Finally, here is a tip to expand your knowledge about a business area or product: find the smartest person in the company, the SME in that field, and set up a 30-minute informational interview. Ask them what excites them about what they are working on? Where do they see their product or solution 1-5 years in the future?
Learn more about taking the lead. Join us – we are here to #TAKETHELEAD!
Sistas In Sales & Experian are thrilled to invite you to a virtual experience for Black History Month. Join Sistas In Sales, the global leader for women of color in professional sales, and Experian, the world’s leading global information services company, on February 26th from 1:30PM – 3:00PM for a two-part experience – learning, networking, and recruiting. Register Here
Q: In your experience, what does it take to be successful at Experian?
A: A competitive spirit. Experian is a competitive company and competitiveness breeds high performers. Additionally, you have to be open-minded and committed to continually learning both through corporate training initiatives and self-directed learning. Take the initiative, identify your knowledge gaps, and formulate learning goals, resources, and strategies. Keep your commitment to helping build trust with clients and leverage your critical thinking skills to drive strategy and execute. The sky’s the limit. Be too good to be ignored.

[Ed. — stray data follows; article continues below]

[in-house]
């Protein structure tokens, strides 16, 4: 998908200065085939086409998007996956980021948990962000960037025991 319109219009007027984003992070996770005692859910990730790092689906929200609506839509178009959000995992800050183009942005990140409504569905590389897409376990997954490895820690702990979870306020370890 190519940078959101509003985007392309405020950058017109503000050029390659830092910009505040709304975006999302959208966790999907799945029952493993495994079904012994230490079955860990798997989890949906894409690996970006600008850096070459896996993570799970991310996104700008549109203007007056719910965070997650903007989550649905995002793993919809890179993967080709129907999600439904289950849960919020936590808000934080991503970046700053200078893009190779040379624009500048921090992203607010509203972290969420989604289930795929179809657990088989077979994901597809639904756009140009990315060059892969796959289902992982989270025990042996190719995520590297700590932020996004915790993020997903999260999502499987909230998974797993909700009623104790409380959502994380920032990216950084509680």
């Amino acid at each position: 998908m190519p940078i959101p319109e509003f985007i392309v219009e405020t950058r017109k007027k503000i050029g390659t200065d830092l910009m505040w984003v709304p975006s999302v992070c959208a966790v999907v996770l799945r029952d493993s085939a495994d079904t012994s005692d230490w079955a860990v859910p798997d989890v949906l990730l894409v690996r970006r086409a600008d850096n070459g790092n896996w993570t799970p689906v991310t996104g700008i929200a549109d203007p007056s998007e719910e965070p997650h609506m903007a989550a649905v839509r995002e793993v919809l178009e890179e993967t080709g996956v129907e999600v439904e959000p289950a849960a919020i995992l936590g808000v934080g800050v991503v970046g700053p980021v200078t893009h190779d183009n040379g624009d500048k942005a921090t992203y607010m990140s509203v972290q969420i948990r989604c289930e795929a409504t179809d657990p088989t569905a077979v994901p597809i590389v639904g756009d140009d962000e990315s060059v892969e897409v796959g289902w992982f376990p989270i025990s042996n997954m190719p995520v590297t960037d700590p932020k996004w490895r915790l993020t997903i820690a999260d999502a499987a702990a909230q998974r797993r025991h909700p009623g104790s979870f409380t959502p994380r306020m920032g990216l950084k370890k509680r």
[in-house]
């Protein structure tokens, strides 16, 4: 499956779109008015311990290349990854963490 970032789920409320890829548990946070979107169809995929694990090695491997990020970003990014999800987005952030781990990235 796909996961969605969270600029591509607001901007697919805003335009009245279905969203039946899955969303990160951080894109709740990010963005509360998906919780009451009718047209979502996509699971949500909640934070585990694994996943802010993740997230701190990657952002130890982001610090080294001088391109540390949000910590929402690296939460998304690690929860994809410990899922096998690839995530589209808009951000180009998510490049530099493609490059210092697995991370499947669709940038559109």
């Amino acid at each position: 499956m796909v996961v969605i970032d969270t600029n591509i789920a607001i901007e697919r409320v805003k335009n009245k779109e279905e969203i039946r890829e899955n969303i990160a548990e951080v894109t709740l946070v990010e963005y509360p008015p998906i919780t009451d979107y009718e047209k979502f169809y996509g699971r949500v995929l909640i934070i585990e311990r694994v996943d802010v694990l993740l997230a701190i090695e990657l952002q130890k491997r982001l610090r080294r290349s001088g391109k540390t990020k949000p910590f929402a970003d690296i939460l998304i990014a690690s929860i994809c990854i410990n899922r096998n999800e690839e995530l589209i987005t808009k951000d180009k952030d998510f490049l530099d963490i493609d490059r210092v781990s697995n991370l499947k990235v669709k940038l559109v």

Q: How important is a tech background or a finance background to consider a sales position atExperian?
A: I didn’t have a finance background at all. I have the technical experience, but I think that Experian looks at the value you bring. During the interview process, I would focus on your dynamic skillset, knowledge, and your superpowers. These may not align with the role you are applying for, but this approach will get you noticed. Sell yourself and the value you bring to the company not just the role.
Another quick tip: Have a 30/60/90-day ramp-up plan that clearly details how you would approach the position and close your skills and product knowledge gap to jumpstart your performance. A ramp-up plan shows that you’re serious, thoughtful, and you’re ready and willing to hit the ground running. It sets you apart from other candidates.
Author’s note: Check out the 30/60/90-day plan. The First 90 Days, by Michael Watkins, is a tremendous 90-day survival guide that offers strategies for quickly getting up to speed in your new role.
Q: Being a successful sales professional takes a lot of focus and dedication. What makes your heart sing when you’re not at work?
A: I love to travel! Before the pandemic, I used to take a couple international trips per year. Some of my recent destinations have included Spain, Italy, Greece, Thailand, and my personal favorite: Bali. It’s such a spiritual and peaceful destination, and I found moments of tranquility visiting the shrines, beaches, ancient villages, and century old temples throughout the country. I’m also a foodie at heart and I love discovering new foods, recipes, and spices in my travels that I can incorporate into my cooking when I return home.